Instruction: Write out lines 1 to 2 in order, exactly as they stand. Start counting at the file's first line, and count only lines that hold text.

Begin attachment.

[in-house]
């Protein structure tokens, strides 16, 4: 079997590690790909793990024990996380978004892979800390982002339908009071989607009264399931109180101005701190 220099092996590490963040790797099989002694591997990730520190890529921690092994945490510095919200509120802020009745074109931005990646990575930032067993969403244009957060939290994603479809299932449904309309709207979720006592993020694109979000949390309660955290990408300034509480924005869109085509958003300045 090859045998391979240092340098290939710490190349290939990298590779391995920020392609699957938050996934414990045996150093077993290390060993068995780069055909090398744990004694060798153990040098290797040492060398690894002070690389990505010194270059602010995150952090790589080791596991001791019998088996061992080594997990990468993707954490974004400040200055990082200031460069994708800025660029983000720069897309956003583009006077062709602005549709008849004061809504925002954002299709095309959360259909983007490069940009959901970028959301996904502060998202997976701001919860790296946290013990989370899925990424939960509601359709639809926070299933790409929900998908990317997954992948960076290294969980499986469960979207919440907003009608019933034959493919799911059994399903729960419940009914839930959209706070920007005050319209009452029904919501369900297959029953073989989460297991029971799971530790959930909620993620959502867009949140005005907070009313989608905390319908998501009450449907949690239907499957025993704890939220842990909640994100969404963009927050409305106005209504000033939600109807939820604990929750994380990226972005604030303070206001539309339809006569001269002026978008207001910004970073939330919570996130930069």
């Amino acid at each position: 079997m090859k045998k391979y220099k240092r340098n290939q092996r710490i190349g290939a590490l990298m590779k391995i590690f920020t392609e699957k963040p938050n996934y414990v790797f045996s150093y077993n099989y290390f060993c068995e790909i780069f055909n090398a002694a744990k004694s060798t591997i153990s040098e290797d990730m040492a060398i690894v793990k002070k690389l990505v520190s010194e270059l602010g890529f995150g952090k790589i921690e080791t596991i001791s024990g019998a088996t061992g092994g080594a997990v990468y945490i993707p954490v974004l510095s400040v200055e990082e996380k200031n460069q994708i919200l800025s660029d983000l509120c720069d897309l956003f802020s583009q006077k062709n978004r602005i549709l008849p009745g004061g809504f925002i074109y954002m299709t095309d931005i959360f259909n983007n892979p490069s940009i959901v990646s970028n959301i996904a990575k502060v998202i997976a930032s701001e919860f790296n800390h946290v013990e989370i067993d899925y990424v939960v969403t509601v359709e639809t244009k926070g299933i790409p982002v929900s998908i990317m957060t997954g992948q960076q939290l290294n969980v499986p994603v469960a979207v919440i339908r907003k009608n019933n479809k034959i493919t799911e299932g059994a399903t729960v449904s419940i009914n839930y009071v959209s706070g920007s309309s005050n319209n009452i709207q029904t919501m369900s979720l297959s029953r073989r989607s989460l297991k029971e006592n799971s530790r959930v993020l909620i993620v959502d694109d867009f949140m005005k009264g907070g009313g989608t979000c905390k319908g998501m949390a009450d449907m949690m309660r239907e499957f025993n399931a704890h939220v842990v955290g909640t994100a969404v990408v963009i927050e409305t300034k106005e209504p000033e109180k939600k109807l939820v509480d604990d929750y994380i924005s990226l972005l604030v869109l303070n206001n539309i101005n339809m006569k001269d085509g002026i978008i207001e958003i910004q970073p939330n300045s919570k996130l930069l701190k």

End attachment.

[in-house]
């Protein structure tokens, strides 16, 4: 079997590690790909793990024990996380978004892979800390982002339908009071989607009264399931109180101005701190 220099092996590490963040790797099989002694591997990730520190890529921690092994945490510095919200509120802020009745074109931005990646990575930032067993969403244009957060939290994603479809299932449904309309709207979720006592993020694109979000949390309660955290990408300034509480924005869109085509958003300045 090859045998391979240092340098290939710490190349290939990298590779391995920020392609699957938050996934414990045996150093077993290390060993068995780069055909090398744990004694060798153990040098290797040492060398690894002070690389990505010194270059602010995150952090790589080791596991001791019998088996061992080594997990990468993707954490974004400040200055990082200031460069994708800025660029983000720069897309956003583009006077062709602005549709008849004061809504925002954002299709095309959360259909983007490069940009959901970028959301996904502060998202997976701001919860790296946290013990989370899925990424939960509601359709639809926070299933790409929900998908990317997954992948960076290294969980499986469960979207919440907003009608019933034959493919799911059994399903729960419940009914839930959209706070920007005050319209009452029904919501369900297959029953073989989460297991029971799971530790959930909620993620959502867009949140005005907070009313989608905390319908998501009450449907949690239907499957025993704890939220842990909640994100969404963009927050409305106005209504000033939600109807939820604990929750994380990226972005604030303070206001539309339809006569001269002026978008207001910004970073939330919570996130930069």